Improvement Science

The power of existing interventions is not matched by the power of health systems to deliver them to those in greatest need, in a comprehensive way, and on an adequate scale.

                                                                                                                                                             -- Margaret Chan, Director General, WHO

Despite an abundance of evidence-based guidelines and consensus on what should be done, many simple, high-impact interventions capable of saving lives and alleviating suffering are not reaching the people who most need them.
Model for Improvement

Adapted from Associates in Process Improvement, 1996

Much of this implementation gap is related to weak health systems and processes of care delivery. The USAID ASSIST Project is designed to address this challenge, achieving better health outcomes and strengthening health systems in USAID-assisted countries, through improvement science

Improvement science is the application of scientific methods to make processes and systems work better.  The fundamental concept of improvement science is that improvement requires change. If a system is not changed, it can only be expected to continue to achieve the same results. In order to achieve a different level of performance, changes must be made to that system in ways that permit it to produce better results.

An equally important concept is that while improvement requires change, not every change is an improvement. Because not every change makes care better, changes must be tested and studied to determine whether the change improves care quality.

This section of the ASSIST Knowledge Portal provides information on improvement methods and tools and resources for building capacity for improvement to help you make changes to improve your own system of care.

We also invite you to browse our database of improvement stories or submit your own story of how you have improved care. 



Using Quality Improvement Approaches for Better Community Health

ICHC Blog Series

This post is part of the Institutionalizing Community Health Conference blog series.

By: Kim Ethier Stover, Senior Quality Improvement Advisor, USAID ASSIST Project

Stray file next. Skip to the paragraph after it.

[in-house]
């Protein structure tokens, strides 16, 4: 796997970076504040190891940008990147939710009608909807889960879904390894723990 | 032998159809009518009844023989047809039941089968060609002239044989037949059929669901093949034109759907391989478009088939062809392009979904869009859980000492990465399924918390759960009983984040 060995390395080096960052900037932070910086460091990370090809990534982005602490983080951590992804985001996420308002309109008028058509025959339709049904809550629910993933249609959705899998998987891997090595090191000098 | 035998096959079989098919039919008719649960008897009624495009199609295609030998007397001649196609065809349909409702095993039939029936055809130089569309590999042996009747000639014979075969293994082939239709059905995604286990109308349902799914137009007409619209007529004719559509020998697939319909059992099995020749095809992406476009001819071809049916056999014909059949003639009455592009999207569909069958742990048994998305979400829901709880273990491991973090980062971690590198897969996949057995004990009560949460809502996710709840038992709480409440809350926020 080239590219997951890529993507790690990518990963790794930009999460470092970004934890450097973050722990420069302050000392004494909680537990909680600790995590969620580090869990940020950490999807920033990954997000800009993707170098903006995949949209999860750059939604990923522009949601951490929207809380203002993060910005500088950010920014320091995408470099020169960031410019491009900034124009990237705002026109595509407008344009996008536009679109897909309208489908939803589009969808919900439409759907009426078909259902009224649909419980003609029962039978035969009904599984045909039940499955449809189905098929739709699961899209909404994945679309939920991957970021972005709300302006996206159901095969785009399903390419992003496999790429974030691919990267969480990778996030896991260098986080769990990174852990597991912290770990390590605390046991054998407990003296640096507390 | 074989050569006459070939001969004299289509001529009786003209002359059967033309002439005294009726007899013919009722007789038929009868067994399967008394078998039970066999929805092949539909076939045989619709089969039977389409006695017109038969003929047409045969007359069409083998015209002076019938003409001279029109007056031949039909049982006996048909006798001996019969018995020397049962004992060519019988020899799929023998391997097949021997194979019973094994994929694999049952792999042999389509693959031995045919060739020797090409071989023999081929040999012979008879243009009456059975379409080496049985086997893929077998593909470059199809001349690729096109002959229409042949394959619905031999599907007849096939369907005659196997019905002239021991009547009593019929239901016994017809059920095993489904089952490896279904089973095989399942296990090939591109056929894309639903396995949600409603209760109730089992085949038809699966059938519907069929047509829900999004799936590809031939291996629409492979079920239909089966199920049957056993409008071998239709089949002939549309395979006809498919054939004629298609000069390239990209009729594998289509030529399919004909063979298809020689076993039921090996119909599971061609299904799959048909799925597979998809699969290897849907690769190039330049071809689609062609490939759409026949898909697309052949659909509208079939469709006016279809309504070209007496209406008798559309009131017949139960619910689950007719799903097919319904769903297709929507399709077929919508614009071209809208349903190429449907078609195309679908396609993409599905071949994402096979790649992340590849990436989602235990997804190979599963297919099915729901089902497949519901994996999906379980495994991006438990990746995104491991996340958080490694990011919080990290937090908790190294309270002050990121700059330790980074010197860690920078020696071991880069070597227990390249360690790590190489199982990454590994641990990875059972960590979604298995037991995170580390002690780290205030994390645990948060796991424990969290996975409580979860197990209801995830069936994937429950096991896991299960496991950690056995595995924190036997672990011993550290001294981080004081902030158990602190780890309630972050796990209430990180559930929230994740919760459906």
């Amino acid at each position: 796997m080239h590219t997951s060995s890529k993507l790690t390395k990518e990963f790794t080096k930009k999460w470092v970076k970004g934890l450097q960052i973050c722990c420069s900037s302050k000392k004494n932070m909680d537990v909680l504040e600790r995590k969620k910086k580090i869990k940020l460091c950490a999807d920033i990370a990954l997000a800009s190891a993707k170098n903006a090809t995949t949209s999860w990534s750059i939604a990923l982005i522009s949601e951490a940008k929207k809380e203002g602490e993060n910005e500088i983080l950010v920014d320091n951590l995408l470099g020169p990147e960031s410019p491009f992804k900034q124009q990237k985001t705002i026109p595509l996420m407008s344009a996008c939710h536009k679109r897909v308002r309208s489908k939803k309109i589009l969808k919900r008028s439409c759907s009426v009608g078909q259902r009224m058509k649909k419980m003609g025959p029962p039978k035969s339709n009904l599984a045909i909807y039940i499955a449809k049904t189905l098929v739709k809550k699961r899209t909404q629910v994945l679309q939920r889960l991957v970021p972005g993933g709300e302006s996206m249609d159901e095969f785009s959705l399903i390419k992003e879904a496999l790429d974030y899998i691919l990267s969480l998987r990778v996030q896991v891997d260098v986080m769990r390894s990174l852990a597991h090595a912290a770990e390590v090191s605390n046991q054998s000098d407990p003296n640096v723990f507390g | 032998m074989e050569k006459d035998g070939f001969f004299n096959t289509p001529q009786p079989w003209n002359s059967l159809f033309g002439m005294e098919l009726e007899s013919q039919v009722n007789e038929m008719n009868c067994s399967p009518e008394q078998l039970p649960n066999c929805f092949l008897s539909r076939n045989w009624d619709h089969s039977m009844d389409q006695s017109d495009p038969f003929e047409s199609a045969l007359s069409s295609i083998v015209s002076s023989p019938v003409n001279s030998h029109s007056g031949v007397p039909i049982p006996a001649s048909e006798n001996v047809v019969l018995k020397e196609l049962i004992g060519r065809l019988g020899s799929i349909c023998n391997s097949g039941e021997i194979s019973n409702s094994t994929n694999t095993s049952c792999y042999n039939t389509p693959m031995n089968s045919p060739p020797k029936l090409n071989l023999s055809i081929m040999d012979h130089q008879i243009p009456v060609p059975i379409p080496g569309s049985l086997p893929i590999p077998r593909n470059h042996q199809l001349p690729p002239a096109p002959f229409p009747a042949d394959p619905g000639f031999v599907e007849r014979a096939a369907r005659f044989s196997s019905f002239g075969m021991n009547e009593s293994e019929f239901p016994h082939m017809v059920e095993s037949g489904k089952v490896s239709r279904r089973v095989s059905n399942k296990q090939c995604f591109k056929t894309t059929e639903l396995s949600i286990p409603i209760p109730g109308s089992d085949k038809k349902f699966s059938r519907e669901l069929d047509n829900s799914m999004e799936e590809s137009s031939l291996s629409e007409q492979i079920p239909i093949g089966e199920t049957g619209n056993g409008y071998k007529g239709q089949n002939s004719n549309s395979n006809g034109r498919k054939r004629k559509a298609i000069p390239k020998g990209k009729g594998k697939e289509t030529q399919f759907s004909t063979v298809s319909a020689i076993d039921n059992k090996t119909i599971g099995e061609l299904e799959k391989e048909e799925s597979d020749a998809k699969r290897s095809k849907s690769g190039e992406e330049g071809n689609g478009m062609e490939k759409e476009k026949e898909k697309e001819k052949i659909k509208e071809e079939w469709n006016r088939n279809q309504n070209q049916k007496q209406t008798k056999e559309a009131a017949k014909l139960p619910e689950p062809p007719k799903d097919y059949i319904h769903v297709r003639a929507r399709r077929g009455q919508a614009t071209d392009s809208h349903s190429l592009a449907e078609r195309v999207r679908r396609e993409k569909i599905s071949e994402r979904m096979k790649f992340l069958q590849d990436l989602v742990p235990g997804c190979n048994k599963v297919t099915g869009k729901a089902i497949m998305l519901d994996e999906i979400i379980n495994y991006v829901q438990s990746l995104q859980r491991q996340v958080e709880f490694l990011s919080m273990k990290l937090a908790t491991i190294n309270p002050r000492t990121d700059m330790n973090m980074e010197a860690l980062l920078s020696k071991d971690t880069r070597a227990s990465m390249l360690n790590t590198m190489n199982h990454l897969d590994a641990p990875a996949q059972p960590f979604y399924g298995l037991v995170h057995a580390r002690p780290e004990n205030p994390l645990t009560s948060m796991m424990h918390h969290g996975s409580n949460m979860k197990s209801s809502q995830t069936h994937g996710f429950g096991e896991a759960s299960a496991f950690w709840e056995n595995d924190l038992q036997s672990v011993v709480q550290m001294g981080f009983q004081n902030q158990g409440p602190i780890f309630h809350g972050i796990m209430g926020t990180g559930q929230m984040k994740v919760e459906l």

How to Conduct a Gender Analysis

The USAID ASSIST Project integrates gender considerations in quality improvement in order to improve outcomes for all — women and men, girls and boys. ASSIST partner WI-HER, LLC developed an innovative and effective six-step approach to...

Point of Care Quality Improvement (POCQI): Improving the Quality of Care for Mothers and Newborns in Health Facilities

“Point of Care Quality Improvement (POCQI): Improving the Quality of Care for Mothers and Newborns in Health Facilities” uses focused learning objectives, case studies, games and other activities to build the knowledge and skills of...

Quality Improvement in Intensive Care Medicine: Leveraging Teamwork to Improve and Optimize Care Delivery

Intensive care medicine is complex, quick-moving, and often requires the involvement of many separate actors working in concert to provide safe, quality care to patients in life-threatening or dangerous situations. Evidence-based practices...

Improving Health Care: Training Participant Guide

This training participant guide was developed to accompany a two-day improvement training course designed by M. Rashad Massoud , translating the in-person course to a user-friendly guide for participants. The training course, “ Improving...

Improving Health Care: Training Facilitator Guide

This training facilitator guide was developed to support a quality improvement trainer to lead a traditional classroom training using the same content and slides as delivered in the online course Improving Health Care . It was first...